The Greater Journey: Americans in Paris
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The #1 bestseller that tells the remarkable story of the generations of American artists, writers, and doctors who traveled to Paris, the intellectual, scientific, and artistic capital of the western world, fell in love with the city and its people, and changed America through what they learned, told by America’s master historian, David McCullough.
Not all pioneers went west.
In The Greater Journey, David McCullough tells the enthralling, inspiring—and until now, untold—story of the adventurous American artists, writers, doctors, politicians, and others who set off for Paris in the years between 1830 and 1900, hungry to learn and to excel in their work. What they achieved would profoundly alter American history.
Elizabeth Blackwell, the first female doctor in America, was one of this intrepid band. Another was Charles Sumner, whose encounters with black students at the Sorbonne inspired him to become the most powerful voice for abolition in the US Senate. Friends James Fenimore Cooper and Samuel F. B. Morse worked unrelentingly every day in Paris, Morse not only painting what would be his masterpiece, but also bringing home his momentous idea for the telegraph. Harriet Beecher Stowe traveled to Paris to escape the controversy generated by her book, Uncle Tom’s Cabin. Three of the greatest American artists ever—sculptor Augustus Saint-Gaudens, painters Mary Cassatt and John Singer Sargent—flourished in Paris, inspired by French masters.
Almost forgotten today, the heroic American ambassador Elihu Washburne bravely remained at his post through the Franco-Prussian War, the long Siege of Paris, and the nightmare of the Commune. His vivid diary account of the starvation and suffering endured by the people of Paris is published here for the first time.
Telling their stories with power and intimacy, McCullough brings us into the lives of remarkable men and women who, in Saint-Gaudens’ phrase, longed “to soar into the blue.”
Washburne’s, who was trying his hand as a war correspondent for the Cincinnati Gazette. For some Americans, like the elderly Moultons of the banking family, Paris had been home for so long they simply could not bring themselves to leave. Now choice in the matter was no longer anyone’s privilege to make, and Washburne least of all. “However anxious I might be myself to get away, I would deem it a species of cowardice to avail myself of my diplomatic privilege to depart and leave my nationaux
in Galignani’s Messenger, “Everyone passing was forced to bring forward a paving stone or an earth bag, and any refusal would have been dangerous. Women and children worked just as actively as the National Guards themselves.” At about nine o’clock the Communard batteries on Montmartre opened fire on the city and the shells came in “thick and fast.” Tired of waiting and doing nothing, Washburne mounted a horse and rode off to see more, entirely without concern for his own safety, it would seem.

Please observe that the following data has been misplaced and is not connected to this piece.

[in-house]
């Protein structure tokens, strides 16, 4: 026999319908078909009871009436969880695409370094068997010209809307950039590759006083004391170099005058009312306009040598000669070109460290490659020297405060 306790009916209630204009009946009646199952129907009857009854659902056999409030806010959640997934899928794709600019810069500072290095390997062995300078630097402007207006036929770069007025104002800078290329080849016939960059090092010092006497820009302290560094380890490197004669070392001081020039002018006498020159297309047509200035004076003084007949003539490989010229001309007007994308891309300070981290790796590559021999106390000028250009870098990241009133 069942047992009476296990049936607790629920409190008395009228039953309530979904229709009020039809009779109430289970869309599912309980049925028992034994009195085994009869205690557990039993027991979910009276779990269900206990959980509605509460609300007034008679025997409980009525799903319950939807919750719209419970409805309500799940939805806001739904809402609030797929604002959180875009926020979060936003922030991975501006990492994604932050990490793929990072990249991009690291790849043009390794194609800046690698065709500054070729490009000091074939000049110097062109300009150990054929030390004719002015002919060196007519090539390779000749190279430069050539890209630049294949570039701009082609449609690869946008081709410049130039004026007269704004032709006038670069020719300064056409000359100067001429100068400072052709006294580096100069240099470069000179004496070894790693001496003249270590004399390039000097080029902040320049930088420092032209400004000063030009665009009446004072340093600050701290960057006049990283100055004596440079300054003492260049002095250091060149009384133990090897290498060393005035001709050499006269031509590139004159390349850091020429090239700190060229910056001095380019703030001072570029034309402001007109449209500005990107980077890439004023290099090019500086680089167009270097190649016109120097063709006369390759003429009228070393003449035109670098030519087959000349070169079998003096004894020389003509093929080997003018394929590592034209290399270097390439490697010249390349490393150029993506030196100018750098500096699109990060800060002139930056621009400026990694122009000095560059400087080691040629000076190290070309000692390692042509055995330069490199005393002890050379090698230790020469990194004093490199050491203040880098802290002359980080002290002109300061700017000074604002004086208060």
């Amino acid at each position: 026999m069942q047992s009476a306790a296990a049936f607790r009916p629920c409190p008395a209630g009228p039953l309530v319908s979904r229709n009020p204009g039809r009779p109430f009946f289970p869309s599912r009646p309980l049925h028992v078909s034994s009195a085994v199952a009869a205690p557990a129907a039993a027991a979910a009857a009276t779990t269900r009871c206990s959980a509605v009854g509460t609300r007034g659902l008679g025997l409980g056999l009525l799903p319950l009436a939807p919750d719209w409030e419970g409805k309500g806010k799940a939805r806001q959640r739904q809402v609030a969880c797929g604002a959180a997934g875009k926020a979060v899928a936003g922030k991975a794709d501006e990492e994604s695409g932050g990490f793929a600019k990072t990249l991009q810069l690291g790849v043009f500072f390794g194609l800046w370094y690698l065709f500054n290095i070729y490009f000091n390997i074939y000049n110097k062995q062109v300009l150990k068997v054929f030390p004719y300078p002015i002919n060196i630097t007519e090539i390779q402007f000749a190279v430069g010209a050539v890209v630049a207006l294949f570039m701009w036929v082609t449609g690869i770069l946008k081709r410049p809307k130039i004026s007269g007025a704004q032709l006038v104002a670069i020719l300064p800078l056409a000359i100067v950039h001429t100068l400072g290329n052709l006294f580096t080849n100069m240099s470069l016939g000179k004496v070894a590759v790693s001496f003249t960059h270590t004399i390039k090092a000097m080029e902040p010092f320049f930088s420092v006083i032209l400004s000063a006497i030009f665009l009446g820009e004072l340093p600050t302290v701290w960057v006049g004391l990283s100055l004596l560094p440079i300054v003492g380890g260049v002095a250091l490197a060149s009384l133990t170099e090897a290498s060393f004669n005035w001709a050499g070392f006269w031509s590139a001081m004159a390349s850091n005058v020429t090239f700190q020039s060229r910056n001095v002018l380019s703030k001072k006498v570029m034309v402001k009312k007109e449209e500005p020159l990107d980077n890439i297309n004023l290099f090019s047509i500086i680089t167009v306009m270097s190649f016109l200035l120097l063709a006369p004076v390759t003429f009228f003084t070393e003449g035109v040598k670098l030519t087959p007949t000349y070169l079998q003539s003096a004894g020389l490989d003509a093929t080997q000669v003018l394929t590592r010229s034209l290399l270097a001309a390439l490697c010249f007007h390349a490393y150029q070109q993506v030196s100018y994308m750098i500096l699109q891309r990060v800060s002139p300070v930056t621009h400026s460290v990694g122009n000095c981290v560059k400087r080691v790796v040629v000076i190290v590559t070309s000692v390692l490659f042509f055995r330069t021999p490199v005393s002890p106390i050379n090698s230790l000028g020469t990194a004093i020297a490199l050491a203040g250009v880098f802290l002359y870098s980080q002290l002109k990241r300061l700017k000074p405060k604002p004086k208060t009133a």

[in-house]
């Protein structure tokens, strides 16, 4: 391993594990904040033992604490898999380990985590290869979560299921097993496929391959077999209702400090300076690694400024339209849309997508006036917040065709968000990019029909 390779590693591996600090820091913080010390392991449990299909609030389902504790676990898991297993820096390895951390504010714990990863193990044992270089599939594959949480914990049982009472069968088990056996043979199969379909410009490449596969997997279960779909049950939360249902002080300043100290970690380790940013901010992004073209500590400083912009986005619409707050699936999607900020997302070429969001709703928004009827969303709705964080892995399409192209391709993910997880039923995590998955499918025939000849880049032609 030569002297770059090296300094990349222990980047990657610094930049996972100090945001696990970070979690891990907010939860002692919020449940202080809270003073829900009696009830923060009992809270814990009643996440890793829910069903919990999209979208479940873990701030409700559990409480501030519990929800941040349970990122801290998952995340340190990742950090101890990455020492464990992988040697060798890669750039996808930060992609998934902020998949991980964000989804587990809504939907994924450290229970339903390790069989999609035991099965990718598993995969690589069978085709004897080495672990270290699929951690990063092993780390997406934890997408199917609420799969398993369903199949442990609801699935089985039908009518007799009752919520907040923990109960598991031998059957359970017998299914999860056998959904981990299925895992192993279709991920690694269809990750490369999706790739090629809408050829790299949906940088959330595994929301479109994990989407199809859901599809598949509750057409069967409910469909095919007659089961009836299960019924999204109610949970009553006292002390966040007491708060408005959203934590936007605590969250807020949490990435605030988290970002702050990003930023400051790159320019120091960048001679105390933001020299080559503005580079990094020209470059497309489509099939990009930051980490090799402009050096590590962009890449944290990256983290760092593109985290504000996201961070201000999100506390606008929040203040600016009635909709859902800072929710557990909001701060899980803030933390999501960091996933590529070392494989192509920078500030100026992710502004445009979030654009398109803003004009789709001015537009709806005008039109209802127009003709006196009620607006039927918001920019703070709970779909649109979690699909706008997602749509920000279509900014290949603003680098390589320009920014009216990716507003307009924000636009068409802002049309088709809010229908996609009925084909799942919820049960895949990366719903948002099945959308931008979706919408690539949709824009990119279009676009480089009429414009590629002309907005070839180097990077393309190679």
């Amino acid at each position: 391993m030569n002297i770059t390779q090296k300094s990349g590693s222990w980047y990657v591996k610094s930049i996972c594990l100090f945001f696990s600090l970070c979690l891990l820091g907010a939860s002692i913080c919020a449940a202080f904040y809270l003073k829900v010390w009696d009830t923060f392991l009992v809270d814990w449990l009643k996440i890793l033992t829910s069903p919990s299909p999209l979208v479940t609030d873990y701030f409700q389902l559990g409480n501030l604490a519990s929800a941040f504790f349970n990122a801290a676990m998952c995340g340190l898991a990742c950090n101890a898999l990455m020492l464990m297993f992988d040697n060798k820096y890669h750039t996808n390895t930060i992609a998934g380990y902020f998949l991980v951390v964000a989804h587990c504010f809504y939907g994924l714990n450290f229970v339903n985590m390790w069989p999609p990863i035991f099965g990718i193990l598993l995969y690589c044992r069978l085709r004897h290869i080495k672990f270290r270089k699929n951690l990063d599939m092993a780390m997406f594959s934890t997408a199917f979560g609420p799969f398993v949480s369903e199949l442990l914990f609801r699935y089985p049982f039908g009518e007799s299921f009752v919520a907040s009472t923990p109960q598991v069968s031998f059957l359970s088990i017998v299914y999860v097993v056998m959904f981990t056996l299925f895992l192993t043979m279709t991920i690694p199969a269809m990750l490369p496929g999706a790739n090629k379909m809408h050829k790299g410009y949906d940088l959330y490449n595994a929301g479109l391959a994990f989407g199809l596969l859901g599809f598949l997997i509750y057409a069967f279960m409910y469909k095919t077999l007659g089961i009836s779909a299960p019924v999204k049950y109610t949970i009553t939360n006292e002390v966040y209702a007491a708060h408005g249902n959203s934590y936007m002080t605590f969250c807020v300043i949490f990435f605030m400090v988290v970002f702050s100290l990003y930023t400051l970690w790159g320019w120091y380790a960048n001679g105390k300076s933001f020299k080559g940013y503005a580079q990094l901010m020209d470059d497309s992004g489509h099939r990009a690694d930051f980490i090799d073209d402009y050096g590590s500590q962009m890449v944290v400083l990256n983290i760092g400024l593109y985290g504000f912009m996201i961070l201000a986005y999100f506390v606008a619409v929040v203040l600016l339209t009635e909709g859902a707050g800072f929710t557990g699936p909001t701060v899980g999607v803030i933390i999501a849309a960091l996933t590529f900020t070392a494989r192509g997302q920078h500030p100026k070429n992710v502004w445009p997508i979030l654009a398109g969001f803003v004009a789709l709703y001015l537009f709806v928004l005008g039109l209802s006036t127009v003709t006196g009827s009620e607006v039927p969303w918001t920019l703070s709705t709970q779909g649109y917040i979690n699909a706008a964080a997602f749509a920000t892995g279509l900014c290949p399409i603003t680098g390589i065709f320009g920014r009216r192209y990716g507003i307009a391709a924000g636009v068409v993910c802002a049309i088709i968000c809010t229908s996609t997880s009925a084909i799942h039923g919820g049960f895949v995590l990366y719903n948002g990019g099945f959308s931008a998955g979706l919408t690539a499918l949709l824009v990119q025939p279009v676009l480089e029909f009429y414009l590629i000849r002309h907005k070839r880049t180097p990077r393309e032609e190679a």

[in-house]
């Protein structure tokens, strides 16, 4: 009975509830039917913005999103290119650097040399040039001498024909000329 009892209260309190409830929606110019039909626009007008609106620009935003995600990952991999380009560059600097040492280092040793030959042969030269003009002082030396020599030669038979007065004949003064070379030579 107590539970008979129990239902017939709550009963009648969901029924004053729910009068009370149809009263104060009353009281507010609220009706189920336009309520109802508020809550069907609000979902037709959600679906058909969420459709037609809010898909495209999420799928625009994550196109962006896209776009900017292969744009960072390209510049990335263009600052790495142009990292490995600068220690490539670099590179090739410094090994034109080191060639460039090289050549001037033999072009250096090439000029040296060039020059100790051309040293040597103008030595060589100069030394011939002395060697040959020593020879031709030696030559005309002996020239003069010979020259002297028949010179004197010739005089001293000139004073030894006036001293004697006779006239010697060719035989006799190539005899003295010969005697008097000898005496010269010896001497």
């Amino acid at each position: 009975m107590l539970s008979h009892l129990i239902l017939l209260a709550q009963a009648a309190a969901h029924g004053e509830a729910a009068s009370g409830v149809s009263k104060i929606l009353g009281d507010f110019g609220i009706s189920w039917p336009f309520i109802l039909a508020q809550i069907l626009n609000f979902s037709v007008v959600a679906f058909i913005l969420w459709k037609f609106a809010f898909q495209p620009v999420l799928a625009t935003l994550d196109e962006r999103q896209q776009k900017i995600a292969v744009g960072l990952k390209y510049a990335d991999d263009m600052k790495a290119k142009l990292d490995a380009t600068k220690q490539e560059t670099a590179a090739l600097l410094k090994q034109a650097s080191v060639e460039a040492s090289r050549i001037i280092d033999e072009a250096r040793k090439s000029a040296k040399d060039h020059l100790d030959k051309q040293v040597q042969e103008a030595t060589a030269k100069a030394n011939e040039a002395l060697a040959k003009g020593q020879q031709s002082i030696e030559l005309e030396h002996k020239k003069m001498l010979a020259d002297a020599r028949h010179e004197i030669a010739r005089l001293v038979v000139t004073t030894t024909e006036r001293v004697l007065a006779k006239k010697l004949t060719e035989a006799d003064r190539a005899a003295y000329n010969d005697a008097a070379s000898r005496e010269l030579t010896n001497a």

M.D., 178. 128 Our autumnal fever: Jackson, Memoir of James Jackson,Jr., M.D., 58. 128 “What shall I say of his ambition?”: Ibid., 65. 129 “They buried the old patriot”: Willis, Pencillings by the Way, 459. 130 “great crowd”: Warren, The Parisian Education of an American Surgeon, 243. 130 George Shattuck: See Warner, Against the Spirit of System, 76–77. 130 “every kind of hurt”: Pierce, Memoir and Letters of Charles Sumner, Vol. I, 249. 130 “Blessed be science”: Oliver Wendell Holmes to
view from Montmartre, 38–39 Willis’s observation of, 84–85 writing career of, 69–71 Cooper, Paul, 73 Cooper, Susan (J. F. Cooper’s daughter), 5, 69, 74, 96–97 Cooper, Susan (J. F. Cooper’s wife), 58, 68–69, 70, 71, 73–74, 88, 98 Cooper, William (J. F. Cooper’s father), 75 Cooper, William (J. F. Cooper’s nephew), 68 Cooper Institute, 242, 245 Copley, John Singleton, 64, 146 Corneille, Pierre, 51 Correggio, Antonio da, 141, 338, 339, 341, 351 Courbet, Gustave, 418 Courval, Alphise de,
Polish-American Committee, where, as probably nowhere else that side of the Atlantic, the guests were treated to hot buckwheat pancakes. Every American welcomed into the enclave of the Coopers seems to have treasured the experience. “Some of the best hours are spent with Mr. Cooper and his family,” Emma Willard had written. “I find in him what I do not in all who bear the name American, a genuine American spirit.” Morse became such an established presence it was as if he were part of the